“I think during the game, we had to go down and kind of give him a hug, because you could see the frustration in his face,” Quinn said afterwards, before changing topics, unprompted. “The thing that I love about it is the other things he’s doing. The scoring will happen. It’s hard to score in this league, especially for a 21-year-old. But there are really things he’s doing that most 21-year-old’s don’t. I like his play away from the puck. His D-zone, his penalty kill has been good. As you get older, you find satisfaction in that. That’s what he’s got to do.”

So there’s still work to do there mentally, and Eklund still hasn’t found his footing after the Christmas break. Going into the holiday, Eklund has three goals and five assists in 10 games. Since then, he has just one goal and two assists in 13 contests.

But again, there’s a reason why Eklund isn’t in a lower-level league like the AHL, developing and gaining confidence. There’s a belief within the Sharks organization that Eklund is that unusual youngster who has the mental fortitude to develop in what’s not a development league, the NHL. And to do it on a cellar-dweller.

It helps that Eklund has lost and lost a lot before.

In 2022, the teenager wasn’t able to keep his hometown club Djurgardens from being relegated from first-division Swedish hockey to second division.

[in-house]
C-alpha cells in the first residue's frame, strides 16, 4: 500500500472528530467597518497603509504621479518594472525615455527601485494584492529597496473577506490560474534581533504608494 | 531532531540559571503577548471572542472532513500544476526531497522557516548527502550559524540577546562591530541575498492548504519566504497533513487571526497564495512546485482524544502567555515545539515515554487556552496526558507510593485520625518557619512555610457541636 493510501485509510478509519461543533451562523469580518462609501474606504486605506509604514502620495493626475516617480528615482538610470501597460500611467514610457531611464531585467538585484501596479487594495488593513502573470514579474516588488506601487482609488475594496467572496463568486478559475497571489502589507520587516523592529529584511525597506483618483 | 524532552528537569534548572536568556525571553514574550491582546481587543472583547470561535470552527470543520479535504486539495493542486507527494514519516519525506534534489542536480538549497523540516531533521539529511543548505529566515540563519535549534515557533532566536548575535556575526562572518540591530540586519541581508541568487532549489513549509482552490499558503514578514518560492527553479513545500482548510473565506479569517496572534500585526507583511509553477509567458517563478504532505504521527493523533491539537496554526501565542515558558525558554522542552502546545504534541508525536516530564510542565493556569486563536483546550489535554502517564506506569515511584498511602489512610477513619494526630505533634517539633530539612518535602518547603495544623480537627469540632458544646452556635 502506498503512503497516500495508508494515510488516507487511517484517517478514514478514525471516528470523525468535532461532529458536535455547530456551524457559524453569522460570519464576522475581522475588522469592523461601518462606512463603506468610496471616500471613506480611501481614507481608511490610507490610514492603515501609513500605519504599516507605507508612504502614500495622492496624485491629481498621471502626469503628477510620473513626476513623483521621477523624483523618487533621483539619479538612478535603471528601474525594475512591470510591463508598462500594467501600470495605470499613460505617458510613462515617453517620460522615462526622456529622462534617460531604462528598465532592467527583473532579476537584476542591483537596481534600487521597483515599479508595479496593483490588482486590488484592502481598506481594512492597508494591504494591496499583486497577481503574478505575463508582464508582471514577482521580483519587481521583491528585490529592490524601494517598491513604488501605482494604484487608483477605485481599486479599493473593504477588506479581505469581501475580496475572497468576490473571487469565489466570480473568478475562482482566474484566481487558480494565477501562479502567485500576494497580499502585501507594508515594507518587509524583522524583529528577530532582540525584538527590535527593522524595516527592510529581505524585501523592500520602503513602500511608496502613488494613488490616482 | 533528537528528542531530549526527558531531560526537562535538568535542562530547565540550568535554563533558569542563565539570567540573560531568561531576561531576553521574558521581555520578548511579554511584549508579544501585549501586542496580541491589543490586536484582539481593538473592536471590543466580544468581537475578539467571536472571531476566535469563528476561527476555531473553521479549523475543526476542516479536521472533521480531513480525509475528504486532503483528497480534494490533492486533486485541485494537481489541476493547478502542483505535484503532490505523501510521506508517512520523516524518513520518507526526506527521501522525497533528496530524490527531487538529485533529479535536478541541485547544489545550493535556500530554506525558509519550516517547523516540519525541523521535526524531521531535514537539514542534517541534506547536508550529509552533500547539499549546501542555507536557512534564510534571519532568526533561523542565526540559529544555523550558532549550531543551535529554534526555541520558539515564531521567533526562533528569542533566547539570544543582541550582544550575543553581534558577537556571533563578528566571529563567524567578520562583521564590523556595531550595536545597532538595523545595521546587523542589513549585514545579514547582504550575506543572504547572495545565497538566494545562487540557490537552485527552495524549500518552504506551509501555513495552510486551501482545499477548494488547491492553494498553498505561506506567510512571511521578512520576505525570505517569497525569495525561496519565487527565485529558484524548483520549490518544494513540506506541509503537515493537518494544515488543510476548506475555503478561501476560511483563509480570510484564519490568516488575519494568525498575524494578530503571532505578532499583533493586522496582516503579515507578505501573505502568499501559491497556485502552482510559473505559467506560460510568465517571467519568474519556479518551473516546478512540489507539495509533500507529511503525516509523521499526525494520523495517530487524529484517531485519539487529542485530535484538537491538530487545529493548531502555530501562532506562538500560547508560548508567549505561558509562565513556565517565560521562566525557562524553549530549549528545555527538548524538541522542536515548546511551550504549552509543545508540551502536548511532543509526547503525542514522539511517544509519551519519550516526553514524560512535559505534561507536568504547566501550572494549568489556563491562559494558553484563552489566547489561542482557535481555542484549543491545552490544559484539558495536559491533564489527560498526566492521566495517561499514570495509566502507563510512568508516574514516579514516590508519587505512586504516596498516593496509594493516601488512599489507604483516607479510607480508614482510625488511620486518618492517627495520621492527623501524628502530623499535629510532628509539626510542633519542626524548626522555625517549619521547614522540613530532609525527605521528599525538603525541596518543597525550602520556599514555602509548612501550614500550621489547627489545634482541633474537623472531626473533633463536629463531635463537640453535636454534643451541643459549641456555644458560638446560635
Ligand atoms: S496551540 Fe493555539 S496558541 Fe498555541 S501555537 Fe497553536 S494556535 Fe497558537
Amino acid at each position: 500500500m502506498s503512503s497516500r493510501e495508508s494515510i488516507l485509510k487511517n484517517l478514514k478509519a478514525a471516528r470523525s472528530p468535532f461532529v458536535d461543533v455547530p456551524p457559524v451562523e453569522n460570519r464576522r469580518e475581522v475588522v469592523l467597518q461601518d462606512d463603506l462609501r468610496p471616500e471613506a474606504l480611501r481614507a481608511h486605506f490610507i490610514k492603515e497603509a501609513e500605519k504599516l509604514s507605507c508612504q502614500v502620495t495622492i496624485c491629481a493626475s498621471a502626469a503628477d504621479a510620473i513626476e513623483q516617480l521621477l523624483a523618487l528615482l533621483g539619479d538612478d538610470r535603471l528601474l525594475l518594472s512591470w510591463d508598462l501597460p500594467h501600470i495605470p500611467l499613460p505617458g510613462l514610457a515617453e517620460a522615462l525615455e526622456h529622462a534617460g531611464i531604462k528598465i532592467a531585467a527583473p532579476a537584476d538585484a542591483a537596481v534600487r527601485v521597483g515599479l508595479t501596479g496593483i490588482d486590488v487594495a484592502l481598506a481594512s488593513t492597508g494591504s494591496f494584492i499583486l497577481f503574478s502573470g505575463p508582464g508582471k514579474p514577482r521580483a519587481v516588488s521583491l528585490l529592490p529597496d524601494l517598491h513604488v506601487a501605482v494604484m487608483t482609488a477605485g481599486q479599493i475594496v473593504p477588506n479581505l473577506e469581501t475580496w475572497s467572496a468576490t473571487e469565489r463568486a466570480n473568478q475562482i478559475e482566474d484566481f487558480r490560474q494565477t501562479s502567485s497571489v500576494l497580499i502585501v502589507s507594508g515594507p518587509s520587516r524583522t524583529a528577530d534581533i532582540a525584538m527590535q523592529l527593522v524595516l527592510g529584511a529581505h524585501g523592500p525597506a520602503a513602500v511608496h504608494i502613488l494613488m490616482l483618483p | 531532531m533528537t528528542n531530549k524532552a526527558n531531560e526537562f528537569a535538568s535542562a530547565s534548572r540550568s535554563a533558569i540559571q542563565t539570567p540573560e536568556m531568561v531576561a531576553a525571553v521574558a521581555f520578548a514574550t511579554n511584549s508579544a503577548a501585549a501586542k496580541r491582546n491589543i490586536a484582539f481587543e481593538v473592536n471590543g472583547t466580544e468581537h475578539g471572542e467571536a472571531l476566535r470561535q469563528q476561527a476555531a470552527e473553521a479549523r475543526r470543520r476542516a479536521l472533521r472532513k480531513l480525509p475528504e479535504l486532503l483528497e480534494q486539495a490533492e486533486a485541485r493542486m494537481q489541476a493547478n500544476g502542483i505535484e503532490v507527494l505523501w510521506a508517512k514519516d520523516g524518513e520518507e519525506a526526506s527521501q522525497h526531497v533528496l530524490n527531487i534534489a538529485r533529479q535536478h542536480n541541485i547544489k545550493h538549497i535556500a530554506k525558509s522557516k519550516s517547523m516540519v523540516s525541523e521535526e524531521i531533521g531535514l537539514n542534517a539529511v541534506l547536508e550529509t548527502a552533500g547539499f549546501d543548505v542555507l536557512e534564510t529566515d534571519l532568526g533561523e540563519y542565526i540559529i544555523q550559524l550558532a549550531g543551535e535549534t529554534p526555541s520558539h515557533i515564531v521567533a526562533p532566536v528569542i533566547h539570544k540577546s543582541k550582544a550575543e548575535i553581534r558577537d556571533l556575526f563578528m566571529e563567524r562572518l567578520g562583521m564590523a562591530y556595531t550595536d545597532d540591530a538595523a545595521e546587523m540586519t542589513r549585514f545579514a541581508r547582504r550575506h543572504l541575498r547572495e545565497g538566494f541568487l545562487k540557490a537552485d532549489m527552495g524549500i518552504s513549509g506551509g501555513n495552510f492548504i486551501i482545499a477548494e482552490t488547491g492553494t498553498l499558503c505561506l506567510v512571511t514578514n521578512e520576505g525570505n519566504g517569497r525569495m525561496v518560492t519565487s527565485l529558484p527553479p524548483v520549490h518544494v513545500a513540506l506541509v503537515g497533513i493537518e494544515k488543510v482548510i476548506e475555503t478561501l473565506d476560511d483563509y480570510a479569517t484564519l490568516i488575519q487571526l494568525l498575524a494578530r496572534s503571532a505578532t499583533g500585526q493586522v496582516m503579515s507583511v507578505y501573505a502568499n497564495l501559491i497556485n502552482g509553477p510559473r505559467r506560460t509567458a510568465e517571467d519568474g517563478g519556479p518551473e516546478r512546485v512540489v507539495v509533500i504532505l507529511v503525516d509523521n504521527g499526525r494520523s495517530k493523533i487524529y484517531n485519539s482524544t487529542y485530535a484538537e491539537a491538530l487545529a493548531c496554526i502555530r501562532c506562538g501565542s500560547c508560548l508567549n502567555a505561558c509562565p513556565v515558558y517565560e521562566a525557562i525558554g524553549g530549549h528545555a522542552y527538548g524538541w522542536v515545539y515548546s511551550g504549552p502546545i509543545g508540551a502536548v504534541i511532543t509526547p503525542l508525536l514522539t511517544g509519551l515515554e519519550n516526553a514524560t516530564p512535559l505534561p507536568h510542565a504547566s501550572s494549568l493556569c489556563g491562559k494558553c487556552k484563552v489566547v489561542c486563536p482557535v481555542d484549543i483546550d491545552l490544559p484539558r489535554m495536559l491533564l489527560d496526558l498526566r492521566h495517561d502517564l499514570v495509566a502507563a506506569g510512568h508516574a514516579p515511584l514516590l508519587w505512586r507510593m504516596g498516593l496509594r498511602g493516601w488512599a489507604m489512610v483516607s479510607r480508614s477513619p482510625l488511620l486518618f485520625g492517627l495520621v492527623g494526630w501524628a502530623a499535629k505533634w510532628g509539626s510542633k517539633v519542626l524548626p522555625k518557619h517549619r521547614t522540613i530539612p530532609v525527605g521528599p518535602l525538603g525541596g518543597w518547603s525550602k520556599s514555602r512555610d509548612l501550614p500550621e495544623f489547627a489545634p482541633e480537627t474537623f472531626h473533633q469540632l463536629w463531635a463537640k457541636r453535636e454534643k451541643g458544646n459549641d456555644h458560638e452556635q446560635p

“I already went through the toughest part of my career already,” Eklund said. “Getting relegated with my Swedish team. I think that helped me a lot, that year. Everything that happened hasn’t been as bad as it was there. I don’t think I walked outside my door for two weeks straight.”

It’s also good to ignore people, even reporters.

“I, obviously, don’t ever look at media,” Eklund said. “That’s something I’ve learned throughout the years. It’s not going to help me in any way. Even if it’s good stuff. I know when I had a good game, I know when I had a bad game.”

Teammate Anthony Duclair, 28, who has seen the ups and downs of the NHL as much as anybody, going from prized prospect to getting waived to being a 30-goal scorer, said succinctly of Eklund: “Very mature for his age.”

Also mature for his age is Thrun, 22, who was going through a tough stretch before Christmas, highlighted by a dead giveaway for a Nathan Mackinnon goal in a 6-2 loss to the Colorado Avalanche on Dec. 17. The blueliner said himself that a 7-4 loss to the Vancouver Canucks on Dec. 23, was perhaps his worst game of the season, so much so that he talked to the coaches about it afterwards.

But since getting a much-needed Christmas refresh, Thrun has been the Sharks’ second most-used defenseman, averaging 21:00 minutes a night, trailing only Mario Ferraro. That’s about three minutes more than he was averaging before the holiday.